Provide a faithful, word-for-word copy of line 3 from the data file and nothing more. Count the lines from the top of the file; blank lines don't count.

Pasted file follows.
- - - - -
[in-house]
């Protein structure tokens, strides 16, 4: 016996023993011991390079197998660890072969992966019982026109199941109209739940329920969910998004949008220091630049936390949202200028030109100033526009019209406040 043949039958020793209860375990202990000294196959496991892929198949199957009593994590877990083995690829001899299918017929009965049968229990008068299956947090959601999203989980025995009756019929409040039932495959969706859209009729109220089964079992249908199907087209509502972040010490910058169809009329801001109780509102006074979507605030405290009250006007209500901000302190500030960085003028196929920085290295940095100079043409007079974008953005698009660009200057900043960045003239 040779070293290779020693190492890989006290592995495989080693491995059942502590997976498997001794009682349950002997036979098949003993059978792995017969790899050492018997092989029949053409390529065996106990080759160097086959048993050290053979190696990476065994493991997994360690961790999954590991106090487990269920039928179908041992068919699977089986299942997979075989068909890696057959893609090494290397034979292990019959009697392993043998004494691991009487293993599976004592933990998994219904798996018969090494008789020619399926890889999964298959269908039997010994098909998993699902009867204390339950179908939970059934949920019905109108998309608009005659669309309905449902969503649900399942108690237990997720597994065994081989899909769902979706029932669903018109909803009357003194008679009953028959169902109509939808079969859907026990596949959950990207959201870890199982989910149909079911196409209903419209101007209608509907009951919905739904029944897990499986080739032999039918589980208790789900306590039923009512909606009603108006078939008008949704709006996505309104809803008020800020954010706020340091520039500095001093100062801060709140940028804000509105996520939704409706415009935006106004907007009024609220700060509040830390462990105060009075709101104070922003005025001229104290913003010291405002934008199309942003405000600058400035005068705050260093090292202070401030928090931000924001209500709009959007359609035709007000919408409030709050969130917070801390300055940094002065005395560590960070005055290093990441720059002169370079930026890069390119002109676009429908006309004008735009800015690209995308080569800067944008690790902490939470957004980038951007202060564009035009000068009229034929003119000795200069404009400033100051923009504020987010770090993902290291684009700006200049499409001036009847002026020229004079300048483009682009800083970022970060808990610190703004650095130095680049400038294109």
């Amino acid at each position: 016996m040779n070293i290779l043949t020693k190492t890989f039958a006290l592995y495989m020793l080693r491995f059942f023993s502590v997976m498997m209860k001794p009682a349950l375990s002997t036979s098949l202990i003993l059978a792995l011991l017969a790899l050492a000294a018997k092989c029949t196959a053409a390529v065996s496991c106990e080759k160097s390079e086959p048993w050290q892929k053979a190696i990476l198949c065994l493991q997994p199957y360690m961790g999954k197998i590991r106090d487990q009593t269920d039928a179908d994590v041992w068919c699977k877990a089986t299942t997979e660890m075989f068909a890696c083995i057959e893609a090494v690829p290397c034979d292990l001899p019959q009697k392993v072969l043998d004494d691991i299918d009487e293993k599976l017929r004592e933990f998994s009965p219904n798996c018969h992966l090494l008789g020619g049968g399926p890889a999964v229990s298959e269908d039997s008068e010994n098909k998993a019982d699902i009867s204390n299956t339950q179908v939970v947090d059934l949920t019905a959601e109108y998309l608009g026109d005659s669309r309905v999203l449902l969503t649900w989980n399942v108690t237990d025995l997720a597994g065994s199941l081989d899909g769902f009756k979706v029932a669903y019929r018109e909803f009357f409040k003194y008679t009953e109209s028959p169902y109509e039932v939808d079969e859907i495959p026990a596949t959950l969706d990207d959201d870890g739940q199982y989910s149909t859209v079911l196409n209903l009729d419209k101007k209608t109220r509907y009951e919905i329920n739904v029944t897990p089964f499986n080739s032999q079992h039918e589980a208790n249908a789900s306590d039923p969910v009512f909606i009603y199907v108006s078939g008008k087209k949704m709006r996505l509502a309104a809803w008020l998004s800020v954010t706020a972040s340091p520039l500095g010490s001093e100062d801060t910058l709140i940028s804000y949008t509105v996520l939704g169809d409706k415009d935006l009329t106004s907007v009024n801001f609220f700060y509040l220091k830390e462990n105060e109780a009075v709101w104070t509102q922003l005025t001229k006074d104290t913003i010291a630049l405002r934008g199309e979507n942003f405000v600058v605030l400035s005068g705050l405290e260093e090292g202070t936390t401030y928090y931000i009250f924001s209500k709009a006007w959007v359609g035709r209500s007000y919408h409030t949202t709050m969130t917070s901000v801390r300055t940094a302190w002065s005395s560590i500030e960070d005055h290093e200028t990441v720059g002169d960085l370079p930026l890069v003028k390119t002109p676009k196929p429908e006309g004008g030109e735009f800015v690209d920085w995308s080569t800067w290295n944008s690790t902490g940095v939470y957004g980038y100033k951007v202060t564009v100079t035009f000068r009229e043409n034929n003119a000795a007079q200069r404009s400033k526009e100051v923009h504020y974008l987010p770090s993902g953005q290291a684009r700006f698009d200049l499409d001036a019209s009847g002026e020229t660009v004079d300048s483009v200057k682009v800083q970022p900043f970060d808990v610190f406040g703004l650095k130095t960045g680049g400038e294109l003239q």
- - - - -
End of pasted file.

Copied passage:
């Amino acid at each position: 016996m040779n070293i290779l043949t020693k190492t890989f039958a006290l592995y495989m020793l080693r491995f059942f023993s502590v997976m498997m209860k001794p009682a349950l375990s002997t036979s098949l202990i003993l059978a792995l011991l017969a790899l050492a000294a018997k092989c029949t196959a053409a390529v065996s496991c106990e080759k160097s390079e086959p048993w050290q892929k053979a190696i990476l198949c065994l493991q997994p199957y360690m961790g999954k197998i590991r106090d487990q009593t269920d039928a179908d994590v041992w068919c699977k877990a089986t299942t997979e660890m075989f068909a890696c083995i057959e893609a090494v690829p290397c034979d292990l001899p019959q009697k392993v072969l043998d004494d691991i299918d009487e293993k599976l017929r004592e933990f998994s009965p219904n798996c018969h992966l090494l008789g020619g049968g399926p890889a999964v229990s298959e269908d039997s008068e010994n098909k998993a019982d699902i009867s204390n299956t339950q179908v939970v947090d059934l949920t019905a959601e109108y998309l608009g026109d005659s669309r309905v999203l449902l969503t649900w989980n399942v108690t237990d025995l997720a597994g065994s199941l081989d899909g769902f009756k979706v029932a669903y019929r018109e909803f009357f409040k003194y008679t009953e109209s028959p169902y109509e039932v939808d079969e859907i495959p026990a596949t959950l969706d990207d959201d870890g739940q199982y989910s149909t859209v079911l196409n209903l009729d419209k101007k209608t109220r509907y009951e919905i329920n739904v029944t897990p089964f499986n080739s032999q079992h039918e589980a208790n249908a789900s306590d039923p969910v009512f909606i009603y199907v108006s078939g008008k087209k949704m709006r996505l509502a309104a809803w008020l998004s800020v954010t706020a972040s340091p520039l500095g010490s001093e100062d801060t910058l709140i940028s804000y949008t509105v996520l939704g169809d409706k415009d935006l009329t106004s907007v009024n801001f609220f700060y509040l220091k830390e462990n105060e109780a009075v709101w104070t509102q922003l005025t001229k006074d104290t913003i010291a630049l405002r934008g199309e979507n942003f405000v600058v605030l400035s005068g705050l405290e260093e090292g202070t936390t401030y928090y931000i009250f924001s209500k709009a006007w959007v359609g035709r209500s007000y919408h409030t949202t709050m969130t917070s901000v801390r300055t940094a302190w002065s005395s560590i500030e960070d005055h290093e200028t990441v720059g002169d960085l370079p930026l890069v003028k390119t002109p676009k196929p429908e006309g004008g030109e735009f800015v690209d920085w995308s080569t800067w290295n944008s690790t902490g940095v939470y957004g980038y100033k951007v202060t564009v100079t035009f000068r009229e043409n034929n003119a000795a007079q200069r404009s400033k526009e100051v923009h504020y974008l987010p770090s993902g953005q290291a684009r700006f698009d200049l499409d001036a019209s009847g002026e020229t660009v004079d300048s483009v200057k682009v800083q970022p900043f970060d808990v610190f406040g703004l650095k130095t960045g680049g400038e294109l003239q």